Set over the course of a single night in late 1950s New Mexico, Andrew Patterson’s debut feature follows radio presenter Everett (Jake Horowitz) and switchboard operator Fay (Sierra McCormick), who begin to suspect that strange things are afoot when mysterious sounds disrupt lines and broadcasts. With the aid of callers describing sightings of UFOs, they embark on a scavenger hunt of sorts to get to the bottom of the town’s apparent alien activity.
The film’s evocation of Americana feels fully realised and lived-in. James Montague and Craig W Sanger’s screenplay is filled with period appropriate jargon that never sounds unnatural coming from the mouths of the magnetic leads, while crucially it avoids the sort of easy target-hitting writing of every Back to the Future wannabe: no utterance of ‘gee-whiz’ here.
The closest The Vast of Night comes to a pop culture joke is Everett’s radio station running a competition to win a carpet sample with a supposed connection to Elvis Presley, and that’s really more a detail regarding how a town with a population of 492, where a teenage late-night DJ can be a local celebrity, engages with the wider world.
Another point of comparison is Brad Bird’s The Iron Giant, which operates on a similar register of heightened nostalgia for a small-town yarn backdropped by Cold War-era politics. Both feature characters who are endlessly fascinated with the possibilities of what the future holds, while slowly coming to terms with the problems of the era in which they live.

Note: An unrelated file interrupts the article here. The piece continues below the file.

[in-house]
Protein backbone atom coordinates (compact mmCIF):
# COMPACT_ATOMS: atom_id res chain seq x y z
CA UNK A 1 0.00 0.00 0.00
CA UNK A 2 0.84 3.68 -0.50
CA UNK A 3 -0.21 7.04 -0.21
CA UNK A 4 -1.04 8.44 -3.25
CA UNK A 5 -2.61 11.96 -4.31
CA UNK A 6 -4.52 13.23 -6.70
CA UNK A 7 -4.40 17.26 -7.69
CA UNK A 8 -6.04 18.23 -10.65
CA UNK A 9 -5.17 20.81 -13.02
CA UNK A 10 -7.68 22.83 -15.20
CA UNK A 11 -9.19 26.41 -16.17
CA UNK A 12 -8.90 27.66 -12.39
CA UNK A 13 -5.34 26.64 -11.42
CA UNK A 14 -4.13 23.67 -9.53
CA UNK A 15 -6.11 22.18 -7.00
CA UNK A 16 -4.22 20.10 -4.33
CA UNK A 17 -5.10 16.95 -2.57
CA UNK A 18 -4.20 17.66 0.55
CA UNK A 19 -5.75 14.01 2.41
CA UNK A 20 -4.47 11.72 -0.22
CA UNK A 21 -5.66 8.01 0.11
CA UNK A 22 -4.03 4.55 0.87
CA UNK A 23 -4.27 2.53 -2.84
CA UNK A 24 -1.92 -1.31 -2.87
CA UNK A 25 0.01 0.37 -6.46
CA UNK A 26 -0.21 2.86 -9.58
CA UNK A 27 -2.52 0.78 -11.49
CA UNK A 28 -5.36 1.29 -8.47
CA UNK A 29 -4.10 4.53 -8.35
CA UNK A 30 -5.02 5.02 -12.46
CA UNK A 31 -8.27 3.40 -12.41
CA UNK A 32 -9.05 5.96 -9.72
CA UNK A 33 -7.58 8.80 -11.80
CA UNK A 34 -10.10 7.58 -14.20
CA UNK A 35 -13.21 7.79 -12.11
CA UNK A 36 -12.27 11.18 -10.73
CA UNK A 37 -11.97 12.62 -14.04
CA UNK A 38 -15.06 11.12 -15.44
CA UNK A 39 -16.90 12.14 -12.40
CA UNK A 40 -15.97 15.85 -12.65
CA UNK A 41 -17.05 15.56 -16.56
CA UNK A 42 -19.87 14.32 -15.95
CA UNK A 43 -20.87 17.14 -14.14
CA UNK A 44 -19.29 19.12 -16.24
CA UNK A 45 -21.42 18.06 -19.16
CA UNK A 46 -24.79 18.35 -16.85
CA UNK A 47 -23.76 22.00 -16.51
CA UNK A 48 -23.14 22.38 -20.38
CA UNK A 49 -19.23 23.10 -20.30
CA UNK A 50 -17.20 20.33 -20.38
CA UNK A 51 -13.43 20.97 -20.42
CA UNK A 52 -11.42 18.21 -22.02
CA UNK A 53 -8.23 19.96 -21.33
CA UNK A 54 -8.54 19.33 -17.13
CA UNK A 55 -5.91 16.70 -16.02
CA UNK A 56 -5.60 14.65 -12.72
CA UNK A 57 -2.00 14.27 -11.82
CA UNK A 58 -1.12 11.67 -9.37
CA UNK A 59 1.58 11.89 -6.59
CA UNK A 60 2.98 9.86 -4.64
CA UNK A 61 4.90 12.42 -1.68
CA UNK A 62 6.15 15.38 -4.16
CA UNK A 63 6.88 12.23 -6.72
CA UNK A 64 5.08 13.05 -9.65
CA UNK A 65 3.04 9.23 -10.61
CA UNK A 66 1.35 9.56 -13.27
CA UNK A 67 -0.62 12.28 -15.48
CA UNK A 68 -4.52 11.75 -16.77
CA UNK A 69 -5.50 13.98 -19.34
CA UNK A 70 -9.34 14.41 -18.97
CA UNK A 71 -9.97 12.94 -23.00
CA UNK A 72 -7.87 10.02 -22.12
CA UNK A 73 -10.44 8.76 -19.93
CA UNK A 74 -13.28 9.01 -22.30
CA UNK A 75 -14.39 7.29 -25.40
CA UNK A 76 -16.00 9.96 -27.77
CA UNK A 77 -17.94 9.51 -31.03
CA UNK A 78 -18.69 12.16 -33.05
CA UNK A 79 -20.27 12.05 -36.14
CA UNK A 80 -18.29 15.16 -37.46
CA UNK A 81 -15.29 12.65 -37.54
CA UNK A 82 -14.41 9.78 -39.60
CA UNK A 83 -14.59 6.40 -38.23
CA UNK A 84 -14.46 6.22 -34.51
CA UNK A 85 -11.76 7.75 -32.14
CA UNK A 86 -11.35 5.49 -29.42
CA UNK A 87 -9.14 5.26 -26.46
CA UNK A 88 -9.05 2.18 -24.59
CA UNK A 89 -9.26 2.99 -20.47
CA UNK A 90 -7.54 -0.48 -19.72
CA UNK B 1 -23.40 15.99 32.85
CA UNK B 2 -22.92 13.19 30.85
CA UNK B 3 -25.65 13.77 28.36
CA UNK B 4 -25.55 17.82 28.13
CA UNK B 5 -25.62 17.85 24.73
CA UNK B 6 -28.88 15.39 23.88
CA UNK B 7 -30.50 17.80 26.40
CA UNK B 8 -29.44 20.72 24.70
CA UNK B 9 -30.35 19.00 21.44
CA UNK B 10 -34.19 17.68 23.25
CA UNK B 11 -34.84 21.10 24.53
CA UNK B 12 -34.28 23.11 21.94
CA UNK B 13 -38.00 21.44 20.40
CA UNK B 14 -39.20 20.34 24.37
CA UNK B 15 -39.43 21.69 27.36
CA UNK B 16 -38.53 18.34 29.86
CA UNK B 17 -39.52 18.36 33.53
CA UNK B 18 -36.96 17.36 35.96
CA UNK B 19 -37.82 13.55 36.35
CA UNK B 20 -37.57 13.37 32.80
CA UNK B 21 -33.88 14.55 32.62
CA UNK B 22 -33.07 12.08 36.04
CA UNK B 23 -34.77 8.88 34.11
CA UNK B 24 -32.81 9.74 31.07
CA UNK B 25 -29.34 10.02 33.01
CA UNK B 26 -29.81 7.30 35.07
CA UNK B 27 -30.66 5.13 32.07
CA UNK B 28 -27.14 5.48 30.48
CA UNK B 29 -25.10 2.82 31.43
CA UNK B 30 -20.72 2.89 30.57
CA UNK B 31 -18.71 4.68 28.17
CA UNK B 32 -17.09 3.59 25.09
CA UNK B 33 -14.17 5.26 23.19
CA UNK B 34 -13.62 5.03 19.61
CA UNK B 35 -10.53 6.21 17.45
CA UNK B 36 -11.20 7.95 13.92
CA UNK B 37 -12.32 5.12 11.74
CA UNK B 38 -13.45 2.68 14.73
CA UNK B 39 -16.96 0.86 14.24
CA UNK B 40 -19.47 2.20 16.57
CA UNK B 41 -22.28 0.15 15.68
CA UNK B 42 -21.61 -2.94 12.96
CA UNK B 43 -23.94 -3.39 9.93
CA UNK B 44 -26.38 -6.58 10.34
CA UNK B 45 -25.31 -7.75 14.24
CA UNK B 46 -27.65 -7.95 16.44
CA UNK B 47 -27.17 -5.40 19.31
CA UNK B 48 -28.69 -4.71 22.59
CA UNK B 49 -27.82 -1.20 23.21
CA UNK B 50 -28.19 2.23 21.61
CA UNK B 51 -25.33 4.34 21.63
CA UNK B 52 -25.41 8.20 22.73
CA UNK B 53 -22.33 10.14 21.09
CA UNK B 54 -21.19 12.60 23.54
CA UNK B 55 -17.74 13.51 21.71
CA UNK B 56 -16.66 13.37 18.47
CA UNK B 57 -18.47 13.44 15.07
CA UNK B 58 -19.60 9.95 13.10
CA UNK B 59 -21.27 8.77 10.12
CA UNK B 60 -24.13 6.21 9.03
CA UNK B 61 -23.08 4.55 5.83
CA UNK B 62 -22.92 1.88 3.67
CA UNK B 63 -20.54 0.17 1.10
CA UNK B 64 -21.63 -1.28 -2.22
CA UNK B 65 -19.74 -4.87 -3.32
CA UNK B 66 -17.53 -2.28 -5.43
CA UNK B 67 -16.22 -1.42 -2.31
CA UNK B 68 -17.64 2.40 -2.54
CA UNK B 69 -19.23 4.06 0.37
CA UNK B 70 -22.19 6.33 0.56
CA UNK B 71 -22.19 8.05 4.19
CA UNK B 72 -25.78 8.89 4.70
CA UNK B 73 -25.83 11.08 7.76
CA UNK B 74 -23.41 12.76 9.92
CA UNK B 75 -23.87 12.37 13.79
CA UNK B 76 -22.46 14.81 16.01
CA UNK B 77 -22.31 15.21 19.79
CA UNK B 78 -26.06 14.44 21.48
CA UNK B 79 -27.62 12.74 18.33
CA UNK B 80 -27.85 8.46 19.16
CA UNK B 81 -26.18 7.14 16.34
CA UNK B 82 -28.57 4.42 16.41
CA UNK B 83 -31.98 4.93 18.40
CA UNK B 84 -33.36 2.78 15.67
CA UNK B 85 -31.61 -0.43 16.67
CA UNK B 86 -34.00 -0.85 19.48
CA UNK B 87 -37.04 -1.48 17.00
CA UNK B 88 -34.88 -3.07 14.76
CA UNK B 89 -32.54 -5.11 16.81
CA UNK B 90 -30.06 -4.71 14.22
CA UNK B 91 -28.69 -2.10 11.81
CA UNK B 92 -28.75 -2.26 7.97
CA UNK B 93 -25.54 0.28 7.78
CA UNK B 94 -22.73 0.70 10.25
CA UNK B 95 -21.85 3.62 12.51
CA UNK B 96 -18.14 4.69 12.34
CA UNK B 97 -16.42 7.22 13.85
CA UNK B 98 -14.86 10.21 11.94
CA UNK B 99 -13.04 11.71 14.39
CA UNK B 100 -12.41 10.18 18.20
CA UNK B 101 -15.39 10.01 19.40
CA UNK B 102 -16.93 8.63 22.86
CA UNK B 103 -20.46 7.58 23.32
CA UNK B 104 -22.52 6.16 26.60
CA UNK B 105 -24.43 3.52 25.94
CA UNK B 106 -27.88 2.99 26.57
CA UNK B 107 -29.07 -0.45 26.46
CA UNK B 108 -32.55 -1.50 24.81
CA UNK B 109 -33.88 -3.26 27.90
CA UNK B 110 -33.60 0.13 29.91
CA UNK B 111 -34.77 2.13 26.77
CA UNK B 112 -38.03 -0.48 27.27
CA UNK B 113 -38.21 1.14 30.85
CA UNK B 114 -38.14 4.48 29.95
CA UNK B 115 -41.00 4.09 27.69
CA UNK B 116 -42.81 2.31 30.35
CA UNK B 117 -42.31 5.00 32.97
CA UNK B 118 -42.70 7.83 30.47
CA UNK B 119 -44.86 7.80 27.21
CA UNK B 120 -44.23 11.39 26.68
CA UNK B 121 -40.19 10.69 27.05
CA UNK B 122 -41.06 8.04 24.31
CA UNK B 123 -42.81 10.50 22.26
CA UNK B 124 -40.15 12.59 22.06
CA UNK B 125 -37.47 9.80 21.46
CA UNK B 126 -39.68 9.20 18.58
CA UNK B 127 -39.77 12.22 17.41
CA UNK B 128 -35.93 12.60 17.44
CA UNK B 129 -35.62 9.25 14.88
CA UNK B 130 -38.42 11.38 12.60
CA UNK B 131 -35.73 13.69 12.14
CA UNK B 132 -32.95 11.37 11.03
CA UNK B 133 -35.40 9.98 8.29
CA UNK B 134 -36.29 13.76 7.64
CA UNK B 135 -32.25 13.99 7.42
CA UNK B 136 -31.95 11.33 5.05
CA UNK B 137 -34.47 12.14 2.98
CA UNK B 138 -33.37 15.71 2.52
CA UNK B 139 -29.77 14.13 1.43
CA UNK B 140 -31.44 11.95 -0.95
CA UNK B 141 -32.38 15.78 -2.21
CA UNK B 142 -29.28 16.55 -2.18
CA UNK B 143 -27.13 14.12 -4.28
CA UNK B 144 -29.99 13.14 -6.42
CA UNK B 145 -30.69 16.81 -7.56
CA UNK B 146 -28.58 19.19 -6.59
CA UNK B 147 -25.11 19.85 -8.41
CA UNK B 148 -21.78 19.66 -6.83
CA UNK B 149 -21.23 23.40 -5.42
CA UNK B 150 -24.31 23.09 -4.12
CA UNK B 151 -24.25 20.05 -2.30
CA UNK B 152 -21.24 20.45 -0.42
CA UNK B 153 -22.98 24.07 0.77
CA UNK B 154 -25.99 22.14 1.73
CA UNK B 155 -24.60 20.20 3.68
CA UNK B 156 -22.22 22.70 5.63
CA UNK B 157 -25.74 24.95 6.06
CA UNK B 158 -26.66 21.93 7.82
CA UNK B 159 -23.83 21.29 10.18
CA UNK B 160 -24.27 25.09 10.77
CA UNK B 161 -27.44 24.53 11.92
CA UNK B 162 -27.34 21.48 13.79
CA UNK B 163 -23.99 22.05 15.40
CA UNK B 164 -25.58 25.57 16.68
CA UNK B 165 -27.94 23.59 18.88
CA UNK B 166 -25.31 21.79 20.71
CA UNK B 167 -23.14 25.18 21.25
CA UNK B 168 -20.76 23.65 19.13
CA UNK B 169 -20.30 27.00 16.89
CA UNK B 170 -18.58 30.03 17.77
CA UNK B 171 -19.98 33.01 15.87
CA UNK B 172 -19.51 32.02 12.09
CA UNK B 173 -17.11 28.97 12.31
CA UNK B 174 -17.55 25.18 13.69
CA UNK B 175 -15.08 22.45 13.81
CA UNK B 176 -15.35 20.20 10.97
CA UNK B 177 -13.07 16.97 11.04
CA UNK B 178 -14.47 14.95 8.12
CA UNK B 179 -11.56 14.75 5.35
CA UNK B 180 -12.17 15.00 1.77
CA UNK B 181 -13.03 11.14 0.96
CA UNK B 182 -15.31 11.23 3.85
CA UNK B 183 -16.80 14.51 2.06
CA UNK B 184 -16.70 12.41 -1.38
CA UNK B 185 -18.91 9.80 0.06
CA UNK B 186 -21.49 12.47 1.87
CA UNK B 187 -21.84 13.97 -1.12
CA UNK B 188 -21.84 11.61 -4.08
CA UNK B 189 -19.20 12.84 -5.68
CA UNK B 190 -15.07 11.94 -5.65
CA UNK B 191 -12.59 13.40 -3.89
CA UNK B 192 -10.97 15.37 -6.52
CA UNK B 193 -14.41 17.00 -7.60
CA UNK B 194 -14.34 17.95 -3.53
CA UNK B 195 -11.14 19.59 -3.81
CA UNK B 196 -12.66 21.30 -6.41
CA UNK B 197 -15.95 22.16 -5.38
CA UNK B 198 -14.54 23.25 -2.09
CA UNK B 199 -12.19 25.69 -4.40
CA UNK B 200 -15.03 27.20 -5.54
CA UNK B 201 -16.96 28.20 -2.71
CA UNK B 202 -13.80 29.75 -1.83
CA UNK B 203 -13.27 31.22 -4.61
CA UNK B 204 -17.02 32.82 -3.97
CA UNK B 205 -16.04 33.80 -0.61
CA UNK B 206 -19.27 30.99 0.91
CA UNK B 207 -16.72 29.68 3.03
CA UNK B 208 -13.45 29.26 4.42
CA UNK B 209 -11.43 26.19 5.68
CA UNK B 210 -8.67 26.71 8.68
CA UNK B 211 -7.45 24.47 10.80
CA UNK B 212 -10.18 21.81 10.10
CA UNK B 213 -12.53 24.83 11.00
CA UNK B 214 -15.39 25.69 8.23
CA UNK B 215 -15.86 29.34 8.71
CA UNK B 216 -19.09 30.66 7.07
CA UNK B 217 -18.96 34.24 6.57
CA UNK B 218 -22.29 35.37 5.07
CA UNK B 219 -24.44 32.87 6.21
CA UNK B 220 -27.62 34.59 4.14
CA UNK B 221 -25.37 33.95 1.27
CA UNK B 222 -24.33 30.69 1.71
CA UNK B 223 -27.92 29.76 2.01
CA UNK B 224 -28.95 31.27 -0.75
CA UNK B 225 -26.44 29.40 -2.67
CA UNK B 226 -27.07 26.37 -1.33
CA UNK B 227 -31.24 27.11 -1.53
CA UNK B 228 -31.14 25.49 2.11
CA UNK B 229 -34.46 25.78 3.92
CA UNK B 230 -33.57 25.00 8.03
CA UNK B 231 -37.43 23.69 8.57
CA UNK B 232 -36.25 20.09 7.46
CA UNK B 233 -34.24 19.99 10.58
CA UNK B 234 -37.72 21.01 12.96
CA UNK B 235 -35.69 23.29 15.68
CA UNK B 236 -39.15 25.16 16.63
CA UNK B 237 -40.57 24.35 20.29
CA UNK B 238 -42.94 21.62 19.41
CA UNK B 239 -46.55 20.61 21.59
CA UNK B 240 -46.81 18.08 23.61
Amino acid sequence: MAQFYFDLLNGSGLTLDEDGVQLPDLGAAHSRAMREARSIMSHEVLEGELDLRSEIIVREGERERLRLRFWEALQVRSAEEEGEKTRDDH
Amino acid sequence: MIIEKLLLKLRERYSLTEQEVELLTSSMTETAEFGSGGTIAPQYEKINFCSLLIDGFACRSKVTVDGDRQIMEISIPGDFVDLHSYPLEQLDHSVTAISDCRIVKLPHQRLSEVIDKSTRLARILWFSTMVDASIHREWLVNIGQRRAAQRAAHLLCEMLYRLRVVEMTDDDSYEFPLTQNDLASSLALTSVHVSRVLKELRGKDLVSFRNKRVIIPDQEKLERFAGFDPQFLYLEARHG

The film has no on-screen POC characters but a pivotal bit of social commentary comes from an unseen veteran caller to Everett’s radio show, who gives the amateur sleuths a key piece of intel regarding a military connection to the alien occurrences. When asked why he’s never spoken about this before, he admits he didn’t think anyone would believe him because he’s black, and that he suspects the same would be the case for the Mexican vets who witnessed the same extra-terrestrial sights he did.
The Vast of Night is a film that trains you how to watch it and then subsequently resets its own rhythms multiple times. Its framing device, which sets up a Twilight Zone-esque show, is immediately disrupted by an extended sequence of walking-and-talking that’s like David Mamet writing a screwball comedy.
It’s best not to spoil how formally inventive the film is, which extends to the fascinating score by Erick Alexander and Jared Bulmer, but it’s fitting for a riveting and ultimately heartbreaking story about seemingly insignificant people who are irrevocably changed by contact with big things beyond their comprehension.